The Future Of AR & VR Across Industries

Roisin Evans

Augmented reality (AR) and virtual reality (VR) are revolutionising how companies reach their customers. Such is their impact, PwC estimate that AR and VR will boost US GDP by $360 billion before 2030. But the two are often confused:

  • Augmented reality (AR) uses devices, such as mobiles or smart glasses, to enhance the world around you. A notable example is Pokémon Go, which takes the real-world view from your mobile’s camera and places images and characters on top. The key with AR is that your vision is still in the real world, with AR adding extra information and overlays.
  • Virtual reality (VR) uses headsets, such as the Oculus Quest, to block out the real world. It then displays images, videos or games throughout your visual field to create a ‘virtual world’. Unlike AR, VR completely immerses you in this virtual world.

In their early stages, AR and VR were mainly used in gaming or entertainment. Recent years have seen more serious developments. In particular, these technologies have made their impact on travel, finance, retail and manufacturing.

Why are AR/VR important for travel?

Travel has suffered in recent years due to pandemic restrictions – but that has acted as a catalyst with significant advancements in industry technology. Mobile VR apps, such as National Geographic VR and Wander, transport users to locations across the globe. And while it might never replace the real thing, there is further potential for VR in travel.

Tourists will use virtual tours to plan future trips. Destinations, resorts and attractions will use VR to offer a never-before-seen ‘try before you buy’ experience.

The possibilities for AR in travel are even more extraordinary. Apps like World Around Me turn mobile devices into personal tour guides. They also use the device’s camera to label points of interest, hotels and services. AR is already making travel much easier, safer and more immersive.

In the future, AR travel apps will personalise tourism and make suggestions that take trips to the next level. Museums and historical sites will use the power of mobile apps to bring their stories to life through AR.

Why are AR/VR important for finance?

Financial institutions have begun to reap the rewards of AR and VR. Fidelity Labs, for example, already offers VR financial advisors to help customers with their investments. Other banks have streamlined workflows using VR, with Swissquote traders using headsets to visualise trading walls. This immersive information helps them make faster and smarter trading decisions. The future of VR in finance will carry on down this path, leading to further rises in accessibility, knowledge and security.

Similarly, augmented reality in finance will help to increase user awareness and knowledge of their assets. This will encourage a much more personal connection to financial institutions. Mobile apps, such as Wombat, have already broken traditional barriers within financial services, educating users throughout their journey.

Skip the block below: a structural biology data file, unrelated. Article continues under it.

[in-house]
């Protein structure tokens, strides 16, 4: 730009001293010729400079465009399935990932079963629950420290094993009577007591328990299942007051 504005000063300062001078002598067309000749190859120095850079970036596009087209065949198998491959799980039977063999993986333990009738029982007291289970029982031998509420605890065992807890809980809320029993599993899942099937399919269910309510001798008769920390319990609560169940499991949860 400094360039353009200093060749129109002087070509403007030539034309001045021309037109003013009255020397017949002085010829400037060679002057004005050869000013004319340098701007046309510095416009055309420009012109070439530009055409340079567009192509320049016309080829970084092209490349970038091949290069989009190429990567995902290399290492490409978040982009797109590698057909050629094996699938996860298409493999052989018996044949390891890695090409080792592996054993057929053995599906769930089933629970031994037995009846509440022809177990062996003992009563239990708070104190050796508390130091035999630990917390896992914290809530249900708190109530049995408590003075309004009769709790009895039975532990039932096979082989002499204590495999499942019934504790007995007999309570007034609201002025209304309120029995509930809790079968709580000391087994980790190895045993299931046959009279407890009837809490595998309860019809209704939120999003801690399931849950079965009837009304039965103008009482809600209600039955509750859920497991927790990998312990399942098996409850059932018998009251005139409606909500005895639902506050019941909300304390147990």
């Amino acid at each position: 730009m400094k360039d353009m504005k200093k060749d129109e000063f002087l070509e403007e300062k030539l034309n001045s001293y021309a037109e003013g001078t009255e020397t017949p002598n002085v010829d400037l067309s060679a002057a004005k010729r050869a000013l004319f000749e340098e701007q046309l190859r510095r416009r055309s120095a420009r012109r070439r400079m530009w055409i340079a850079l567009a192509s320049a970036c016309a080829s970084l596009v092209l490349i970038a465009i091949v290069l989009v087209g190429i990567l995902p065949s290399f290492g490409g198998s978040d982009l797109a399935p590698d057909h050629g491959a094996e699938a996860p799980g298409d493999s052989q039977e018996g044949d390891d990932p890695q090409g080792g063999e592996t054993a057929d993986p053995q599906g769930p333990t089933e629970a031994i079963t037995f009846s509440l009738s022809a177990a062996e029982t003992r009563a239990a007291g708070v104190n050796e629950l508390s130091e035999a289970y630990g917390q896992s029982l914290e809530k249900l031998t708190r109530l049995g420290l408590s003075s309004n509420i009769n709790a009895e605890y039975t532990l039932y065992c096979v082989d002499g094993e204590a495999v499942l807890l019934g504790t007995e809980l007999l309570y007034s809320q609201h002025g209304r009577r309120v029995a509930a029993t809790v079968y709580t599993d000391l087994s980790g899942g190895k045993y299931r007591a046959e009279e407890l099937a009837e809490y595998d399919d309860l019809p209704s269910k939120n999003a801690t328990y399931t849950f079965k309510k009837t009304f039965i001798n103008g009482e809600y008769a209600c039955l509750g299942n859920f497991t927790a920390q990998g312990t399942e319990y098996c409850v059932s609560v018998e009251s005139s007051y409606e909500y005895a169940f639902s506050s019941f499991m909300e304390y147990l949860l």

AR will add to the possibilities. Users will visualise financial information and learn about money through data and gamification. They can even find banks and ATMs on the go. In short, AR and VR will help users manage their money – but how will they spend it?

Why are AR/VR important for retail?

Much like travel, retail went through a massive period of adjustment during the pandemic. Advancements such as instant click-and-collect and rapid home delivery reduced friction for shoppers.

Today, stores are back open, using AR and VR to offer a seamless, omnichannel, ‘hybrid’ experience. Shoppers can enjoy all the benefits of shopping in person, combined with the convenience of browsing online. For example, Walmart has already developed technology that lets users try on clothes in immersive VR changing rooms.

Likewise, AR in retail enhances the shopping experience. Companies like IWC have already launched apps that let users try on expensive jewellery at home. Many clothes retailers have done the same.

In-store, hologram displays save space in shops, while AR apps suggest relevant products and accessories based on what clothes shoppers are already trying on. This enhances the customer experience, encouraging added spend and loyalty.

AR and VR have proven instrumental in bolstering the customer experience. But beyond the benefits of higher revenue, they’ve also helped to improve processes in other industries. We’re seeing this in real-time within the manufacturing sector.

Why are AR/VR important for manufacturing?

Last but not least, AR and VR have driven seismic change in supply chain. This is particularly pertinent in a post-pandemic world. Manufacturers are now expected to produce outstanding products even faster.

Many industries, such as automotive, are already using VR for prototyping and design. This lets creative teams test a more comprehensive range of possibilities faster than ever. Manufacturing will also use VR to train new employees – freeing up resources and helping companies to train more thoroughly and safely.

There’s further exciting news with AR in manufacturing. Mobile apps and smart glasses display essential information for engineers and operators, helping them get the job done safely. AR will also help with the final stages of manufacturing, such as delivery.

Staff will be able to access product locations and packing details using AR on mobile devices, streamlining the manufacturing process from start to finish. VR and AR offer exciting innovations at every stage of production.

We’ve only just begun to see the possibilities of AR and VR across various industries. As customers’ needs change, these technologies will take centre stage across a range of sectors. By embracing this change, companies can watch efficiency, reach and customer satisfaction soar.

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